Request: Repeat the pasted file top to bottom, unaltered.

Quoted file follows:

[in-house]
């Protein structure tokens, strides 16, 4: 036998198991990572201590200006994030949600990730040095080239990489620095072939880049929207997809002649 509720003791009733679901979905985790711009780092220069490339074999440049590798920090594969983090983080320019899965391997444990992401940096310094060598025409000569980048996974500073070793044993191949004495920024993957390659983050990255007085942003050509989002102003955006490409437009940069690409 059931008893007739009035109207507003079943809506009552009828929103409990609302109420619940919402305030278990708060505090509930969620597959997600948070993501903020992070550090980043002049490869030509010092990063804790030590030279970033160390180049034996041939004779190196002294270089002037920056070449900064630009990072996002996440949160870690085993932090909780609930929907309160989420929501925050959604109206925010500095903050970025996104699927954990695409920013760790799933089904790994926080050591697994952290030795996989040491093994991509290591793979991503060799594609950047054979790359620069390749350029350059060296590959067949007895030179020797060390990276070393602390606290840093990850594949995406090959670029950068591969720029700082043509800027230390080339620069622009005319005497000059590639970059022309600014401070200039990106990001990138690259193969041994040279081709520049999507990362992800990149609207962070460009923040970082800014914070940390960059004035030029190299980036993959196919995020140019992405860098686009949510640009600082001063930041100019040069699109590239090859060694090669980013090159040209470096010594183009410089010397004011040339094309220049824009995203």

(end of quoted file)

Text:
[in-house]
């Protein structure tokens, strides 16, 4: 036998198991990572201590200006994030949600990730040095080239990489620095072939880049929207997809002649 509720003791009733679901979905985790711009780092220069490339074999440049590798920090594969983090983080320019899965391997444990992401940096310094060598025409000569980048996974500073070793044993191949004495920024993957390659983050990255007085942003050509989002102003955006490409437009940069690409 059931008893007739009035109207507003079943809506009552009828929103409990609302109420619940919402305030278990708060505090509930969620597959997600948070993501903020992070550090980043002049490869030509010092990063804790030590030279970033160390180049034996041939004779190196002294270089002037920056070449900064630009990072996002996440949160870690085993932090909780609930929907309160989420929501925050959604109206925010500095903050970025996104699927954990695409920013760790799933089904790994926080050591697994952290030795996989040491093994991509290591793979991503060799594609950047054979790359620069390749350029350059060296590959067949007895030179020797060390990276070393602390606290840093990850594949995406090959670029950068591969720029700082043509800027230390080339620069622009005319005497000059590639970059022309600014401070200039990106990001990138690259193969041994040279081709520049999507990362992800990149609207962070460009923040970082800014914070940390960059004035030029190299980036993959196919995020140019992405860098686009949510640009600082001063930041100019040069699109590239090859060694090669980013090159040209470096010594183009410089010397004011040339094309220049824009995203």